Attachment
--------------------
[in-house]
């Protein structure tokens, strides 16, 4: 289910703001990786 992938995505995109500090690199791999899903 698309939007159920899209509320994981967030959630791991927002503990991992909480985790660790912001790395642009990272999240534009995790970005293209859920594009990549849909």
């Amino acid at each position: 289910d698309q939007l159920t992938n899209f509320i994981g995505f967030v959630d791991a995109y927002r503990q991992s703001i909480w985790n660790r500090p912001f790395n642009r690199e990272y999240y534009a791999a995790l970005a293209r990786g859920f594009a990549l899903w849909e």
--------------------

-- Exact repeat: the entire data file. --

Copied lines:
[in-house]
């Protein structure tokens, strides 16, 4: 289910703001990786 992938995505995109500090690199791999899903 698309939007159920899209509320994981967030959630791991927002503990991992909480985790660790912001790395642009990272999240534009995790970005293209859920594009990549849909």
């Amino acid at each position: 289910d698309q939007l159920t992938n899209f509320i994981g995505f967030v959630d791991a995109y927002r503990q991992s703001i909480w985790n660790r500090p912001f790395n642009r690199e990272y999240y534009a791999a995790l970005a293209r990786g859920f594009a990549l899903w849909e």